Color Works building gets set for residents

Sean Philip Cotter

One of the most unusual buildings in York City will soon be finished in its conversion from a farm-equipment factory to a high-end apartment building.

Keystone Color Works owner/partner Jordan Ilyes says Thursday, Feb. 18, 2016, he expected renovations the building to be finished in May. Bill Kalina photo

Distinct Property Management will have the Keystone Color Works building at 175 W. Gay Ave. ready for renters May 1, and already has several lessors, said Jordan Ilyes, who co-owns the business.

Keystone Color Works owner/partner Jordan Ilyes walks through one of the apartments at the building in York City Thursday, Feb. 18, 2016. He said he already has some tenants signed to live in the renovated factory in the city's Northwest Triangle. He said he expected the building to be finished in May. Bill Kalina photo

Ilyes said renters have been set up for five of the 29 units that will comprise the building, which was constructed in 1873.

According to the Distinct Property website, Empire Car Works originally manufactured rail cars there for about 20 years, before the Keystone Farm Machine Co. bought the building and began making farm equipment. In 1919, Keystone Color Works Inc. — whose name the building still bears in big white letters on a faded black strip along its side — took the triangular brick building over and began making wallpaper colors, mica and paint.

It had long been vacant until 2014, when Distinct bought it from the city's redevelopment authority and began re-appropriating it into an offbeat apartment building.

"It’s an amazing building," Ilyes said.

The apartments will feature plenty of brick and big beams, as well as modern amenities such as free wifi, a fitness room and high-efficiency heating and cooling. There's gated on-site parking for residents.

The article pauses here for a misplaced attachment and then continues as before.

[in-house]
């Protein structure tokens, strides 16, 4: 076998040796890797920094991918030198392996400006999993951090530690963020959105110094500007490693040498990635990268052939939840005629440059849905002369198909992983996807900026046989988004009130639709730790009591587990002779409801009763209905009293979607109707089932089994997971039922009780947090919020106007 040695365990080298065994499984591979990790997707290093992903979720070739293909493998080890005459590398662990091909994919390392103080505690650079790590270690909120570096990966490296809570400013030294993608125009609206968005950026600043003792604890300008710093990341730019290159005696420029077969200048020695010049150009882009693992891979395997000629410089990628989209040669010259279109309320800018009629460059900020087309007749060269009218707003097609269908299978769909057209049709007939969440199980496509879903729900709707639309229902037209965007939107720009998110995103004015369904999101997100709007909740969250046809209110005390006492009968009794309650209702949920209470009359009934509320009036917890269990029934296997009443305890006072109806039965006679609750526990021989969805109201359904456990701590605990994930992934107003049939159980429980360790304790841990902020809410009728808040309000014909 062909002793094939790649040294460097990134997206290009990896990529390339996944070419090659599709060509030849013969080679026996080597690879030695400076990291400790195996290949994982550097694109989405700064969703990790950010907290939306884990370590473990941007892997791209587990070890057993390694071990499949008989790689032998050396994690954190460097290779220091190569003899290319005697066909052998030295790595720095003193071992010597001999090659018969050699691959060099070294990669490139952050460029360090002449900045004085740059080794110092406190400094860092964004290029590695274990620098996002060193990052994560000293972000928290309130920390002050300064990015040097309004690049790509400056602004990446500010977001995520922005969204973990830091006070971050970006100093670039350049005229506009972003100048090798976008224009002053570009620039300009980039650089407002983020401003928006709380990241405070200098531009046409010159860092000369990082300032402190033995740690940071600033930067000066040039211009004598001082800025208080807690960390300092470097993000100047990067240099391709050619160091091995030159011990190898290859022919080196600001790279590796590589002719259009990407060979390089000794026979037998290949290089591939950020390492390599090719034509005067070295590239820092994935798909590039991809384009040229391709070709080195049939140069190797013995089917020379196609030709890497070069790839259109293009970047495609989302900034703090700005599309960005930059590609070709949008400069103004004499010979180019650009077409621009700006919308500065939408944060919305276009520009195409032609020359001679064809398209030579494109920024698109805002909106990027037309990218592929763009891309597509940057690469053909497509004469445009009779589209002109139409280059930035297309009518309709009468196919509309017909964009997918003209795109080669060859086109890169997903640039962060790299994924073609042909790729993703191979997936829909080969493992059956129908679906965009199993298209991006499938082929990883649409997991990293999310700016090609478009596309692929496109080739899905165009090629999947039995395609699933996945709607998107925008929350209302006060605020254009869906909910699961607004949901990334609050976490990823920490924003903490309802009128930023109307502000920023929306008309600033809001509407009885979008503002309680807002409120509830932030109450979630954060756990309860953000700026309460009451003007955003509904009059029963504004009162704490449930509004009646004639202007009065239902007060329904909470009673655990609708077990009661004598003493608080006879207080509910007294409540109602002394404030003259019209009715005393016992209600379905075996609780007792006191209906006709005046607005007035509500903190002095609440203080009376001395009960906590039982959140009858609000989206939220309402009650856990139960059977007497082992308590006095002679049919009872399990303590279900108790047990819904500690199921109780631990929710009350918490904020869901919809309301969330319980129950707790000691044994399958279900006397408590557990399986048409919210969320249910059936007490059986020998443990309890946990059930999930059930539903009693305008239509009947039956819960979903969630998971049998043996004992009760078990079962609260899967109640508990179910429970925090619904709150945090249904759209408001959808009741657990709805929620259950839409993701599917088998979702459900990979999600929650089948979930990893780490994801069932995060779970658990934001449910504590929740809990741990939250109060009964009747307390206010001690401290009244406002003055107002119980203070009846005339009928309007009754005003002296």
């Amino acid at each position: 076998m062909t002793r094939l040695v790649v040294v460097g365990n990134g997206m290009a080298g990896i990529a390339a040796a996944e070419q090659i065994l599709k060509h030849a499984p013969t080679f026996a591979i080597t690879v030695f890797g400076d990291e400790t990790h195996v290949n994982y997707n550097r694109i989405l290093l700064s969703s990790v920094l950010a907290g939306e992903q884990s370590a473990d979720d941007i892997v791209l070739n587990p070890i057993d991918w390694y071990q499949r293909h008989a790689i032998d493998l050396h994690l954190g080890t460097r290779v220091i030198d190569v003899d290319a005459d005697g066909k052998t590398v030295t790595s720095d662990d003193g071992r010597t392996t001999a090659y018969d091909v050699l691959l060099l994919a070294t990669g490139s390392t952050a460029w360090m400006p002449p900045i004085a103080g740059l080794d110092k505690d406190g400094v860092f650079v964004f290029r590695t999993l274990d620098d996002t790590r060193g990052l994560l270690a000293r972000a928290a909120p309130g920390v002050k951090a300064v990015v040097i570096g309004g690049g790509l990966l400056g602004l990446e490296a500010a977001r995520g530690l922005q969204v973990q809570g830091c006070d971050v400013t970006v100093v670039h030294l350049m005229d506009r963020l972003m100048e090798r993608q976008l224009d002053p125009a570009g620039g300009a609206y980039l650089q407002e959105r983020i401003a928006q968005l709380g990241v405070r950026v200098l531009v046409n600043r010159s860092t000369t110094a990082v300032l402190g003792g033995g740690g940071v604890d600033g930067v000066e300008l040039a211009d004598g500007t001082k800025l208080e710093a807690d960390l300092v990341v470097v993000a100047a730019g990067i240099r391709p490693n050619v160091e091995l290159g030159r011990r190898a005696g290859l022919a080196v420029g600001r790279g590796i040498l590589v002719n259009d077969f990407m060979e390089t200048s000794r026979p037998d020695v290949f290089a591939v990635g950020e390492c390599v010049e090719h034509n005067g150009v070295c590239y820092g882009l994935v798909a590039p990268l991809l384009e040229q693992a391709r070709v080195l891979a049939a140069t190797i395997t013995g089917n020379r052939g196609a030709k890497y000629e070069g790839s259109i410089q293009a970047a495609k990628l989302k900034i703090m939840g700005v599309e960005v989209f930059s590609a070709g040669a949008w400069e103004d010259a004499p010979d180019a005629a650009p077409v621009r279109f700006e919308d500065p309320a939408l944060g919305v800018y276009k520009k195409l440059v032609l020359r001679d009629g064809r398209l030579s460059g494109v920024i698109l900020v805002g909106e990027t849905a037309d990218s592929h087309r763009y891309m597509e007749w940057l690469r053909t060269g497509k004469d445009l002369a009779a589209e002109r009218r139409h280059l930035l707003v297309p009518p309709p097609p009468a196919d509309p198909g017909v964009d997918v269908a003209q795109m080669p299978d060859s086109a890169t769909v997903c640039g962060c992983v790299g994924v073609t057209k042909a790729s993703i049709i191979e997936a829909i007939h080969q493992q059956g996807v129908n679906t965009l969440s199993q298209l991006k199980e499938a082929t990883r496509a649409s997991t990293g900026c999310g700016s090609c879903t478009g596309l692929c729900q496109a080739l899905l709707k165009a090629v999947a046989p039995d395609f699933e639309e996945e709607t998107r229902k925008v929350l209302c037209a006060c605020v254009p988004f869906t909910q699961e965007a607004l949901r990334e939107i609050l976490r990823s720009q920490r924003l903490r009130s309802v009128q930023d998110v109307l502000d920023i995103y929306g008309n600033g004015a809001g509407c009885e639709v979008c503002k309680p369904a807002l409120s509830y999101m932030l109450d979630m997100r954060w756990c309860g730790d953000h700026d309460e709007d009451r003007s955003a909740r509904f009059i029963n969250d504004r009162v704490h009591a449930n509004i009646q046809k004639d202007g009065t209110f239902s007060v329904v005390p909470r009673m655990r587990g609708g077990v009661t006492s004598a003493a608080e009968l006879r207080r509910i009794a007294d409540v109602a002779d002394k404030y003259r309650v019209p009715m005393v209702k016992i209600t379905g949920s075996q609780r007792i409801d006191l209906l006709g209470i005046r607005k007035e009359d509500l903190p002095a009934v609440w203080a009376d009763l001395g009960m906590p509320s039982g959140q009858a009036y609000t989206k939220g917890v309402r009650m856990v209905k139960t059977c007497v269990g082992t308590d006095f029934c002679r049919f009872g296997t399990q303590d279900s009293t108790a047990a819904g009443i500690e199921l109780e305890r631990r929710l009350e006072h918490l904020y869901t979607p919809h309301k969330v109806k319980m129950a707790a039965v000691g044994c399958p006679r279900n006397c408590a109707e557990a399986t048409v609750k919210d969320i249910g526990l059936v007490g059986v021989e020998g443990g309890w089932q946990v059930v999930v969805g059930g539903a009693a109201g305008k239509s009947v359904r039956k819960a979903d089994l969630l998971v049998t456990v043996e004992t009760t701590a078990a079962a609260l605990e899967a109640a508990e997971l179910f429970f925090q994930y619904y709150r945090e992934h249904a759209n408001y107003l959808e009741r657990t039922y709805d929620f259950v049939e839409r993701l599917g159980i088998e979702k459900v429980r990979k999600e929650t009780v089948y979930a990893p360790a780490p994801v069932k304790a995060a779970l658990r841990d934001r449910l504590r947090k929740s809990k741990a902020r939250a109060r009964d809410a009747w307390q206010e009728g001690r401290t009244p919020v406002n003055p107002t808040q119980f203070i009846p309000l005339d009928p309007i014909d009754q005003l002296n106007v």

Thursday, Feb. 18, 2016--An example of one of the larger apartments at Keystone Color Works. Bill Kalina photo

The building will have a "green roof" with plants growing on it.

"There’s not enough places for green in the city," Ilyes said.

Distinct also wrangled out an old, 30,000-pound boiler that's 8 feet wide and 12 feet long, and they plan on welding it to the patio and using it as a bar, said Ilyes, who, along with co-owner Seth Predix, does much of the construction work alongside his employees.

After they wrap up work on this project, they'll soon move onto the Elm Terrace apartments on the corner of Madison Street and Elm Terrace. The 47-unit building has been vacant for a few years, and Ilyes and Predix plan on turning it into apartments that will go for $600 to $1,200 a month. That work will be done in two stages, Ilyes said, with them spending six to eight months on one seven-story tower and then the same on the other.

Ilyes said they have found plenty of demand for all the apartments they manage, which include the existing Cityview Lofts at 815 N. George St.

"We’re very optimistic, very happy," Ilyes said.

Thursday, Feb. 18, 2016--An unfinished loft apartment at the Keystone Color Works building. Bill Kalina photo

Ilyes said most of the people interested in moving into the Color Works building are young professionals, who increasingly want to live in cities.

That's consistent with the findings of an independent "residential market feasibility analysis" commissioned by Downtown Inc for the city's central business district, the 26-or-so-block area around the city's center. The report, which the D.C.-based Real Property Research Group published in May 2015, found there was solid demand for rental property around the area, and it would continue in recent years. Even accounting for the Color Works project and others that were also at that point in the pipeline, the report concluded there is a demand for an additional 103 rental units over the following three years.

Calling the downtown area "an appealing environment that already offers a walkable urban experience," with a good mix of restaurants, shops and entertainment, the report said the area was ready for more residential expansion in the form of rental properties.

The report suggested these rental units around the downtown area would appeal to young professionals, young couples and older people, and could be less appealing to families.

— Reach Sean Cotter